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Posts Tagged ‘Federal Data Center Consolidation’

Riverbed Technical Lead Steve Riley Q&A on Federal Data Center Consolidation Initiative

Posted by riverbedtest on September 13, 2011

It's the final countdown – not only for 2011 Federal Fiscal Year, but also for a major phase in the Federal Data Center Consolidation Initiative (FDCCI), which is integral to the 25-point plan for reforming federal IT. By September 30, officials at federal agencies are required to complete their data center consolidation plans and to-date progress reports. The following week, the plans will be posted to And, every quarter, agencies must post data centers they plan to close, as well as provide an update on what has already been closed or consolidated. A list of the data centers planned for closure to date is available here.

If you're not familiar with the FDCCI, which was launched in February 2010, the high-level on this initiative is federal agencies are required to close 800 of the U.S. government’s 2,094 data centers by 2015. To make good on that goal, 373 federal data centers will be closed by the end of 2012.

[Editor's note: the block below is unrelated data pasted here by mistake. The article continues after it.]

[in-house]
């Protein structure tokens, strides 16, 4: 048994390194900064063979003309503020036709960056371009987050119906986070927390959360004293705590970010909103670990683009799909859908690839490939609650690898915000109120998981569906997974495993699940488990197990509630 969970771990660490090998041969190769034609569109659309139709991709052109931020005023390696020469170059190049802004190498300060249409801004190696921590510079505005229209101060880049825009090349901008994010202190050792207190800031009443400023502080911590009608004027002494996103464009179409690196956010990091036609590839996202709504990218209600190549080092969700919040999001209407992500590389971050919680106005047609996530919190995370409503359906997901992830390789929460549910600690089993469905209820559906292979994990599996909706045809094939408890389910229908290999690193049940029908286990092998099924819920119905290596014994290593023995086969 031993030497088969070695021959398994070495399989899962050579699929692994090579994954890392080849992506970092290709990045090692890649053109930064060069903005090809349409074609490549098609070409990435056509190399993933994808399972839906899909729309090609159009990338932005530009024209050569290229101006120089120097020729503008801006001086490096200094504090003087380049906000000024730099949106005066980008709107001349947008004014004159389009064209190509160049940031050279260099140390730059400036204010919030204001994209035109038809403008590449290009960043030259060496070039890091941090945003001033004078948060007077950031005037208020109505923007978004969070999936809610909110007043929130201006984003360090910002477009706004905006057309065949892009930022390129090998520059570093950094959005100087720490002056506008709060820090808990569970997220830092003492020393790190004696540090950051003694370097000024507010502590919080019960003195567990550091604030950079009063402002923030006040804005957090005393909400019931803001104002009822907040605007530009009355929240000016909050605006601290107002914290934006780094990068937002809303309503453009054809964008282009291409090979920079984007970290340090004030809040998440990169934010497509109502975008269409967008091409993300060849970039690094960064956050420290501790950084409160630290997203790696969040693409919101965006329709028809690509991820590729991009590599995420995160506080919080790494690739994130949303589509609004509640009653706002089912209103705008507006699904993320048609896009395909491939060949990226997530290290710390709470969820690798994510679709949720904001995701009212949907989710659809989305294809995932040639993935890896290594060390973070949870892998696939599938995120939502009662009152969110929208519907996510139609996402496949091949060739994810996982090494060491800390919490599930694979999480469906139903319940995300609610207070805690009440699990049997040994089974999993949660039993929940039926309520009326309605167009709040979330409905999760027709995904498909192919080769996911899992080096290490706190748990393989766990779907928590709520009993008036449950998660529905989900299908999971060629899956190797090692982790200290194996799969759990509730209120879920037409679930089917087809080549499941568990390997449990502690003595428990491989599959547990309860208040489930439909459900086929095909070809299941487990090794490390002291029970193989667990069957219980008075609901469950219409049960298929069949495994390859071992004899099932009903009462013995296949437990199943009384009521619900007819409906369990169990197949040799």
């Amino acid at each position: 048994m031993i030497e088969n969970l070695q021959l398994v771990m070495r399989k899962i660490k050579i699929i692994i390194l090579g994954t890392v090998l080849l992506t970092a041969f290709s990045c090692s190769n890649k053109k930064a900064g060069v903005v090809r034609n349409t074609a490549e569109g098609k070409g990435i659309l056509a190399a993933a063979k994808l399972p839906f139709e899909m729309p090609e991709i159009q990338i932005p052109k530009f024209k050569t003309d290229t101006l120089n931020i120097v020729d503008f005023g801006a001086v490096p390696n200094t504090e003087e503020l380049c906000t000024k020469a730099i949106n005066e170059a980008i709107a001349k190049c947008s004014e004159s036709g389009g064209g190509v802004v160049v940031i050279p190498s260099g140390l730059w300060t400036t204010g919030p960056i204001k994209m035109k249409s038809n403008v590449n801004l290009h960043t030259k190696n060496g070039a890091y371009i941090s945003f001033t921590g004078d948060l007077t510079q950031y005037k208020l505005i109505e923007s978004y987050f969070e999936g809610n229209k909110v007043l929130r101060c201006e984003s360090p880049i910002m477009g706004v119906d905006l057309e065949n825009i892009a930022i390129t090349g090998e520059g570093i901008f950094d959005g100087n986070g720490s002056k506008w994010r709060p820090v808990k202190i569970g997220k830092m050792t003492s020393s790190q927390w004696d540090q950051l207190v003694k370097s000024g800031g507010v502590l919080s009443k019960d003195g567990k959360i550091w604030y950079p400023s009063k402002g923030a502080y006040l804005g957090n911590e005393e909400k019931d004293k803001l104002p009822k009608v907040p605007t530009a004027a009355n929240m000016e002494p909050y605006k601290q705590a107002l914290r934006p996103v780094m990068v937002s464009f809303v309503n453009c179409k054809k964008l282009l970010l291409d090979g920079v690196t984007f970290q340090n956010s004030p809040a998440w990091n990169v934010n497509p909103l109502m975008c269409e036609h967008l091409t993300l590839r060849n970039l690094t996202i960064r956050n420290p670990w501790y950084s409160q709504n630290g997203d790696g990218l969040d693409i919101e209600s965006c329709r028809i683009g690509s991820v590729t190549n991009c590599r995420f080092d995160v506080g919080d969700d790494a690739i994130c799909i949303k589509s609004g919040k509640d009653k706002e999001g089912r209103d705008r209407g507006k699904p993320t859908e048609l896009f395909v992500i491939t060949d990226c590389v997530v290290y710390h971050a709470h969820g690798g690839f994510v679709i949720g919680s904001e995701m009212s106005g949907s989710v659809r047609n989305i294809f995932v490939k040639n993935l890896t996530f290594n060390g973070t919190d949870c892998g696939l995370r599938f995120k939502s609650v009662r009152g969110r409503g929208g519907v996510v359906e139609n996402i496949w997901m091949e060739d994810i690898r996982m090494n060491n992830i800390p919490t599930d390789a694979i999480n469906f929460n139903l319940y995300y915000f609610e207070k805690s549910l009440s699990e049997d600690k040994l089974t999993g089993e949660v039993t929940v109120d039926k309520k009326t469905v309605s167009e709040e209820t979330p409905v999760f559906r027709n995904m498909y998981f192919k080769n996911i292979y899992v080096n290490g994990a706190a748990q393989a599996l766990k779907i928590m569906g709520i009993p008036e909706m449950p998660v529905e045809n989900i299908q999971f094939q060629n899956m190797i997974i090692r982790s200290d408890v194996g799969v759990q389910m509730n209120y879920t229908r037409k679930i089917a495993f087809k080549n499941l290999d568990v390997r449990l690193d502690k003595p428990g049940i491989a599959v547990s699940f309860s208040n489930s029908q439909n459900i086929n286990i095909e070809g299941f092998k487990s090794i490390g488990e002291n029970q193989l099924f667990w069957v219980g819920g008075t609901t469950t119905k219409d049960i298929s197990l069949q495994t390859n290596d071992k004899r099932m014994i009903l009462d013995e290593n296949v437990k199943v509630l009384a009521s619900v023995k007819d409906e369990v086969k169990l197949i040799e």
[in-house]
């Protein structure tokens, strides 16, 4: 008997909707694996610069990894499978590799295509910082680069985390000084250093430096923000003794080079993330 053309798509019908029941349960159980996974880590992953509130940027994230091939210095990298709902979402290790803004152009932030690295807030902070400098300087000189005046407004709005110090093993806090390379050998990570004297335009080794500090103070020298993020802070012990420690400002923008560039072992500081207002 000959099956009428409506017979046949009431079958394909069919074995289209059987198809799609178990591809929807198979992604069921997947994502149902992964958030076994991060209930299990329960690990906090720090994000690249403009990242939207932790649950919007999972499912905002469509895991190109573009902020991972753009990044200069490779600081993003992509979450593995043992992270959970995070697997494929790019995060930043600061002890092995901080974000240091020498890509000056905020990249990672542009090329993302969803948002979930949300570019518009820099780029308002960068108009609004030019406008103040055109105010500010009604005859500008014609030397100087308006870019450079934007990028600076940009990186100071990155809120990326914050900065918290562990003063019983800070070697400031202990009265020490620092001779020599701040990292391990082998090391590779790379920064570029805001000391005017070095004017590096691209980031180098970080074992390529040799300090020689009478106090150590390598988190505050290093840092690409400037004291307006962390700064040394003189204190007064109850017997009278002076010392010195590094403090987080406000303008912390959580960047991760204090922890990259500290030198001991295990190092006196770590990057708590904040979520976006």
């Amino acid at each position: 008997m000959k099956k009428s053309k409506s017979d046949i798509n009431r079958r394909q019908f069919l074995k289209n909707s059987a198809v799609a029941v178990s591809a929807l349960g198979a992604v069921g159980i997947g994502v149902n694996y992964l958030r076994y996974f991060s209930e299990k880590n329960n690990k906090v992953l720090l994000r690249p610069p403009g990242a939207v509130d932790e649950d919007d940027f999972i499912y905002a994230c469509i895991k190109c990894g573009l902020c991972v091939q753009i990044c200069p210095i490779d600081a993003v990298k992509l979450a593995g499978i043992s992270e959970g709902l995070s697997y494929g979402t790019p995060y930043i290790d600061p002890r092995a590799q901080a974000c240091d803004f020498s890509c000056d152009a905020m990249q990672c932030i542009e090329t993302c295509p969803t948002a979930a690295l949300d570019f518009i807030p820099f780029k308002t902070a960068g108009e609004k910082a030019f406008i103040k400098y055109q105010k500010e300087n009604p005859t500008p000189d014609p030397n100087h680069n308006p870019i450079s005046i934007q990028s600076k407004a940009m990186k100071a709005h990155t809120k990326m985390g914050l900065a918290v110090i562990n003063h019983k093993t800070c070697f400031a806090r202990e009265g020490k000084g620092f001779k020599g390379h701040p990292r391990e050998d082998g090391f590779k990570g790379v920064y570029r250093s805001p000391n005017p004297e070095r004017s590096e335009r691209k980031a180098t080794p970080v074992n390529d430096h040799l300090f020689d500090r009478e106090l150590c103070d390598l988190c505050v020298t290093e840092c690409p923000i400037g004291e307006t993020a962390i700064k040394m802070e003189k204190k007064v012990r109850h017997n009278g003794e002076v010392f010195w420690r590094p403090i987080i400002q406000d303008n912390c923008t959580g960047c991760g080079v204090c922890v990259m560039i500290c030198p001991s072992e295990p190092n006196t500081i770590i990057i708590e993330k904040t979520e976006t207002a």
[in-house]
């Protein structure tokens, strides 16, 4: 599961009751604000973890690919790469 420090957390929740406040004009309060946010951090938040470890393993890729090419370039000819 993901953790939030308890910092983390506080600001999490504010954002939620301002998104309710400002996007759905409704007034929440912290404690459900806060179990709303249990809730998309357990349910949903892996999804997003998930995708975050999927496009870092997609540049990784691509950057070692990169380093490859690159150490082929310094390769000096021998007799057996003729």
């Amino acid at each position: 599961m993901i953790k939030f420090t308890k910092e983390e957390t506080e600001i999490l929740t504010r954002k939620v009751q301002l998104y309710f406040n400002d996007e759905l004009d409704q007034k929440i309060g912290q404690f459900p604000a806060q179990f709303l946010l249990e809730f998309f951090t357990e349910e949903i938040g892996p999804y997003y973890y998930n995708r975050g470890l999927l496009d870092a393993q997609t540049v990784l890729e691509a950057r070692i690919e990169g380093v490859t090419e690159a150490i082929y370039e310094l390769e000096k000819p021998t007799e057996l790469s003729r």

Why is there a push to consolidate data centers? One of the key objectives is to save $3 billion annually, mainly from gaining efficiencies in energy consumption, maintenance and management of data centers. Another objective is to gain IT efficiencies across agencies and foster greater collaboration. But, this should not be done at the cost of performance, especially to the user experience.

Today's video kicks-off the first in a series of video interviews, in which I ask Steve for his perspective on a federal IT initiative – FDCCI, cloud first and cloud computing, data protection, telework and mobility, and desktop virtualization — what should federal IT leads take into consideration, and how Riverbed address challenges around IT performance for helping ensure success.

Below is the first video interview on data center consolidation. Steve discussed key areas of consideration for how to determine which data centers to consolidation based on applications and information type. He also outlined the challenges associated with moving applications and information farther away from a user, as well as how to ensure that the user experience is optimized, let alone not affected. The takeaway: when data centers are further dispersed across great distances, yet the user is staying put or they are used to accessing an application that is located on-premises, then the WAN becomes even more critical. In order to make FDCCI a success, and not impact the user experience, then federal IT leaders will want agents to feel like the application is hosted locally. In short, Riverbed accelerates the movement of data, information and applications, and eliminates latency that is often associated with computing over great distances. Why is this a consideration? With all the strides to bring efficiencies and reduce costs, ensuring that an agent's productivity is not impacted should also be tops on the list of considerations.


Be sure to tune in every week over the coming several weeks for more interviews with Steve.


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